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  1. #1
    Dad
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    Getting water on your chain

    I need y'all to help settle a disagreement between a friend and me.

    He's absolutely adamant that under almost no circumstances should you ever get water on your chain, especially when cleaning, to such an extent that he thinks I'm an utter amateur who knows nothing about bikes (I've been around bikes for a long time). He insists that if you speak to any 'pro' involved in bikes, they will tell you the same.

    I find this really odd for a number of reasons and don't agree.

    Firstly, my chain gets a regular soaking in water, mud, etc, when I ride.

    Secondly, I have always cleaned my bike by;

    1) a liberal spray down from a low pressure hose to remove mud
    2) apply a strong degreaser and leave for 15 mins or so
    3) scrub with a brush
    4) rinse with water
    5) wipe dry
    6) spray WD40 to displace water
    7) wipe
    8) lube

    I have never had any problems with this approach. No rust. Gets all the fine grit and crap out. My chains have always been in great shape.

    But he says you should only get water on the chain in extreme cleaning situations, like once a year, and should use other methods such as an air hose.

    Who's right?

  2. #2
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    As long as it is allowed to dry quickly and thoroughly after being washed then it will be just fine. Apply light oil and aim for the puddles next ride.

    I've foolishly put bikes in the shed wet and muddy and pulled em out a few days later to find they've rusted up and they've always been fine after being brushed clean and oiled.

  3. #3
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    Most dirt, if you let it dry, will easily wipe of with a towel. No water needed.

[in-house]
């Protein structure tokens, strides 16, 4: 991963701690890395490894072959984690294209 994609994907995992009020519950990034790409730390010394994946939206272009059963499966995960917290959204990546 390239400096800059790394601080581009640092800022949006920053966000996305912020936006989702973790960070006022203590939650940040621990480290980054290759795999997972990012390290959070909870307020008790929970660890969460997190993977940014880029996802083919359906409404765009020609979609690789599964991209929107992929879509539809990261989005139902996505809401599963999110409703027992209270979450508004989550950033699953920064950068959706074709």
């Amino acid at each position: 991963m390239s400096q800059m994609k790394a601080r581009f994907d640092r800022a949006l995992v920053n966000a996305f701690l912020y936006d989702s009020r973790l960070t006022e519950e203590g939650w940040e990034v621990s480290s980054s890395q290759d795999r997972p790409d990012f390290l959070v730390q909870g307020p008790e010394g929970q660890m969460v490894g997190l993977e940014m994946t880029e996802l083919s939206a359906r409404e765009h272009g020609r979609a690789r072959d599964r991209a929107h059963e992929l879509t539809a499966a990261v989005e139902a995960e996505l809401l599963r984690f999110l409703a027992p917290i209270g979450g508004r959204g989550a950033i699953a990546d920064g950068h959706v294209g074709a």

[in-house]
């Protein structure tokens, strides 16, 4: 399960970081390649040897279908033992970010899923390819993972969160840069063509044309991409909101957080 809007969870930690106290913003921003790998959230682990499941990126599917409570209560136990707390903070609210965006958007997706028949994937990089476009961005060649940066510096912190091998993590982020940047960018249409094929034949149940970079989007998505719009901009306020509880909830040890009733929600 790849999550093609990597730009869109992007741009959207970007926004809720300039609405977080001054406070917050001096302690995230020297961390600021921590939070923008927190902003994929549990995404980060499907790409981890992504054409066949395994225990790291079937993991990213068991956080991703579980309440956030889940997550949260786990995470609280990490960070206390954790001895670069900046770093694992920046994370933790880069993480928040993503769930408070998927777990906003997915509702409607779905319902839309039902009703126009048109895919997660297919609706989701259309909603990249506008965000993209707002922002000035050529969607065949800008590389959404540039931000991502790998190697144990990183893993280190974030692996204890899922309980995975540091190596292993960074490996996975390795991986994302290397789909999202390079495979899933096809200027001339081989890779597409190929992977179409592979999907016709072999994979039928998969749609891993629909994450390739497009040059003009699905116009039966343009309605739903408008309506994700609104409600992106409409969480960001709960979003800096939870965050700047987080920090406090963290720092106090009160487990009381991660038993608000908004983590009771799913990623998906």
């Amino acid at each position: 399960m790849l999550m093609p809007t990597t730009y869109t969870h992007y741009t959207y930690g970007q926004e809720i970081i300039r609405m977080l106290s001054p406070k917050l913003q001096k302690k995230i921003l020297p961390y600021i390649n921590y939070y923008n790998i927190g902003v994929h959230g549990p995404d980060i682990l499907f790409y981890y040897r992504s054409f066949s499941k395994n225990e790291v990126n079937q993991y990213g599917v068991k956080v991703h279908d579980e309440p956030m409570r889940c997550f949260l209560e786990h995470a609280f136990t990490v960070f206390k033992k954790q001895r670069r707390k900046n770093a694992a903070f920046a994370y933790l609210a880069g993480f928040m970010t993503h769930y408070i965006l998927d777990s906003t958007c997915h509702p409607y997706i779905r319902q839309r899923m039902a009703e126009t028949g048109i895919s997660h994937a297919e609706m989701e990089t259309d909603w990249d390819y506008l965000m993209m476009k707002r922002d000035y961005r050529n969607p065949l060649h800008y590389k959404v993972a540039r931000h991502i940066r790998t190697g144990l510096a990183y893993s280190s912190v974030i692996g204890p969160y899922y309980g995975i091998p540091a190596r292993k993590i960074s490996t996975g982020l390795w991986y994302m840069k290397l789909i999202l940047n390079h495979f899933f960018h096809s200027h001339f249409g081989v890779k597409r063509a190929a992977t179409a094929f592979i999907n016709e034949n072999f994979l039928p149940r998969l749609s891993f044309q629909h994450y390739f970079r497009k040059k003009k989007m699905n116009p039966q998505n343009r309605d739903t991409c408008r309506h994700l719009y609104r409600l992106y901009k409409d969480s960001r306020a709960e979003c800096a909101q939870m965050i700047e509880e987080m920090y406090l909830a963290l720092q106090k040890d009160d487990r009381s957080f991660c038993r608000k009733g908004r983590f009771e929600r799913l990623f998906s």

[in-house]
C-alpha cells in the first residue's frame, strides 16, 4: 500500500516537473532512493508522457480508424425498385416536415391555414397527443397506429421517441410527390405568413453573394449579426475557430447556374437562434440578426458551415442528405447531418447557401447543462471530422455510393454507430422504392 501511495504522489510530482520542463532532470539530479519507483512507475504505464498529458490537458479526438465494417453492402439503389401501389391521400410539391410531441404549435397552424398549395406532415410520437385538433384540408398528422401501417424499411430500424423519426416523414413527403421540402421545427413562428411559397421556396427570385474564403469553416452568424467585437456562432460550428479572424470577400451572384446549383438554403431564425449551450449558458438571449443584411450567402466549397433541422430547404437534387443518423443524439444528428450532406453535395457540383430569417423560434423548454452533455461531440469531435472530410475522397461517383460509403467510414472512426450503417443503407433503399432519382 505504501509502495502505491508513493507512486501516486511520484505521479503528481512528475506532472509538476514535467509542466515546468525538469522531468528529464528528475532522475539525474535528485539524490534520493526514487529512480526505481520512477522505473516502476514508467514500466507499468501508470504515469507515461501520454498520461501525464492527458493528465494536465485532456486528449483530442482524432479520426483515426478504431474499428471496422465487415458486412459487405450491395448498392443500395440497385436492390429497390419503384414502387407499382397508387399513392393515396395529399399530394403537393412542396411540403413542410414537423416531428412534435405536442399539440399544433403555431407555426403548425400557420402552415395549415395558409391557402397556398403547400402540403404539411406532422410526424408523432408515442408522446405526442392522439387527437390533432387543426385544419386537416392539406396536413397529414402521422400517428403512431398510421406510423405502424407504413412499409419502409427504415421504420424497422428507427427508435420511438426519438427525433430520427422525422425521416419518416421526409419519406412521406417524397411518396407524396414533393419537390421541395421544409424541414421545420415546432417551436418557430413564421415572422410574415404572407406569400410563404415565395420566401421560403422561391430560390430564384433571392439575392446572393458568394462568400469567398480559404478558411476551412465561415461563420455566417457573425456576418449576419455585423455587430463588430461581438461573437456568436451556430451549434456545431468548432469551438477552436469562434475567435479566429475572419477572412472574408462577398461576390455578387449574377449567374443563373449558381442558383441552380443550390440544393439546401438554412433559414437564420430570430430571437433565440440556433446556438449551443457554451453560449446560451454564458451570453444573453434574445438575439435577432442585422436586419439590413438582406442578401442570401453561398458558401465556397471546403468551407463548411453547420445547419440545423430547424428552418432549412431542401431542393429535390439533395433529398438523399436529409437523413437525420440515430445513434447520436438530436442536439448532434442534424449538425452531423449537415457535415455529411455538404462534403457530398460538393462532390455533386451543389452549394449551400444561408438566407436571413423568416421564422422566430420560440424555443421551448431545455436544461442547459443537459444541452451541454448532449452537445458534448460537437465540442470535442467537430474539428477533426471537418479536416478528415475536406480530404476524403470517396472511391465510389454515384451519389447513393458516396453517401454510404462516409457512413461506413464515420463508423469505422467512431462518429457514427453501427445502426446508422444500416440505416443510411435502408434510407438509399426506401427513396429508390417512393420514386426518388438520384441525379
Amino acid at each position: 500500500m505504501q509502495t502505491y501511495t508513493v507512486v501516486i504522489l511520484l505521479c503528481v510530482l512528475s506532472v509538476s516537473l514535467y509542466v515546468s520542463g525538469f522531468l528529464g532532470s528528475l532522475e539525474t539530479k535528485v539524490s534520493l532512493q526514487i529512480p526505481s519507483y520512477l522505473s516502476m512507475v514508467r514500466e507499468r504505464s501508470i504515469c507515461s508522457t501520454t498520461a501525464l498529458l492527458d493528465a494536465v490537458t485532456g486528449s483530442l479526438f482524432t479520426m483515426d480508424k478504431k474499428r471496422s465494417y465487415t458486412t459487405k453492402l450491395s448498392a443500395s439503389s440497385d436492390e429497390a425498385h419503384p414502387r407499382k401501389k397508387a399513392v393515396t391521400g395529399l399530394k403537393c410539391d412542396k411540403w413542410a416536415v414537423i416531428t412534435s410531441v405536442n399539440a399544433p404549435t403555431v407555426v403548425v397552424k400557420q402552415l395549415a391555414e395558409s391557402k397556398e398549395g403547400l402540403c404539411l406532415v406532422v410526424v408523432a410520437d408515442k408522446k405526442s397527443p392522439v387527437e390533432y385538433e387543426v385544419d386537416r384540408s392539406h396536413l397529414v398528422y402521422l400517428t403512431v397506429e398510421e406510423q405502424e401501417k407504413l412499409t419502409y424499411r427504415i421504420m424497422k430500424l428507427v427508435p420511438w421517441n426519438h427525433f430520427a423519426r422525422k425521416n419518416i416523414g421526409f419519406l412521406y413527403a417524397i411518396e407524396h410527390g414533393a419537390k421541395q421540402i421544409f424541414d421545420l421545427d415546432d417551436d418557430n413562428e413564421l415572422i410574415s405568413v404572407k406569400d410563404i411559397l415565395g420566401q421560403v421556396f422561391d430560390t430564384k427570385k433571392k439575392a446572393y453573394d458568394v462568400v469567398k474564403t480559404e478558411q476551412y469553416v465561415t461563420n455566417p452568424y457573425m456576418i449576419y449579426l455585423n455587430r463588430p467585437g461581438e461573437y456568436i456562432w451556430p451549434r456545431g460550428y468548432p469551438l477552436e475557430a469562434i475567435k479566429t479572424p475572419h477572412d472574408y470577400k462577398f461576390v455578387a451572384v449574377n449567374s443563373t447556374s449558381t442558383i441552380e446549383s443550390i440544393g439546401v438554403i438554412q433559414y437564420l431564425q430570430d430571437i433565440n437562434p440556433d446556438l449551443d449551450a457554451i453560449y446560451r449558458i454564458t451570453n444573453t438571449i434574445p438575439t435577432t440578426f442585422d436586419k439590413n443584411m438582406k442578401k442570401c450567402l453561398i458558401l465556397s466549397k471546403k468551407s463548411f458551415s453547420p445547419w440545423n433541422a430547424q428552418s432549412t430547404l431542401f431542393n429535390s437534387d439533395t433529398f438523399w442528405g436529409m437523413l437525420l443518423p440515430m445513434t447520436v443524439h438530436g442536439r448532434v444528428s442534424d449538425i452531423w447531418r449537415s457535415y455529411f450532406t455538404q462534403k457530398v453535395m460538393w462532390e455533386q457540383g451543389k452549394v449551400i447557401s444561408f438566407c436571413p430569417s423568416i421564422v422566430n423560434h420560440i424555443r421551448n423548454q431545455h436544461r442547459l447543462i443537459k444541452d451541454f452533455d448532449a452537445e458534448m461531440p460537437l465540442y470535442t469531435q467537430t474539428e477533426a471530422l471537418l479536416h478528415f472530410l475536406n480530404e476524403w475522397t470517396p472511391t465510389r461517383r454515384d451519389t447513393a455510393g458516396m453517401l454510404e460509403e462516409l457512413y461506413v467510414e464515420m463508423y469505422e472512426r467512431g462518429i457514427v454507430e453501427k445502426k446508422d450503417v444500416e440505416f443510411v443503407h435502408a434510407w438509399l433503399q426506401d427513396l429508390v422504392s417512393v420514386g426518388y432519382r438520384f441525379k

4. #4
    Rogue Exterminator
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    Quote Originally Posted by Dad View Post
    I need y'all to help settle a disagreement between a friend and me.
    Just stick it in granny and start grinding.

  5. #5
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    Citrus degreasers are water based and made to clean chains.

  6. #6
    Dad
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    Quote Originally Posted by eb1888 View Post
    Most dirt, if you let it dry, will easily wipe of with a towel. No water needed.
    Most dirt I encounter is mud. I.e. grit, earth, etc, in water. It gets into the chain. How'd you get it out by just wiping the chain?

  7. #7
    What?
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    There is nothing wrong with getting a chain wet unless it sits in water constantly. I wouldnt use water to clean it, but getting it wet it no big deal at all. People ride in the rain, through puddles, and wash their bikes with water all the time. No issues.

  8. #8
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    It's your bike. If the cleaning process works for you keep doing it IMHO.
    I would only use a "mild" degreaser.
    Just make sure your chain is dry after washing. Some use denatured alcohol to do this. The WD40 will remove the water from your chain. It may interfere with the chain lube you are using. WD40 makes great degreaser.
    Duct tape iz like teh Force. It has a Lite side and a Dark side and it holdz the Universe together.

  9. #9
    Unpredictable
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    I made the mistake of having a dig at a local singlespeeder about his rusty chain once. His response was that a clean chain would not make him go downhill any faster and he still had to get off on steep uphills. I don't ever remember being able to keep up with him. At least his chain was dry.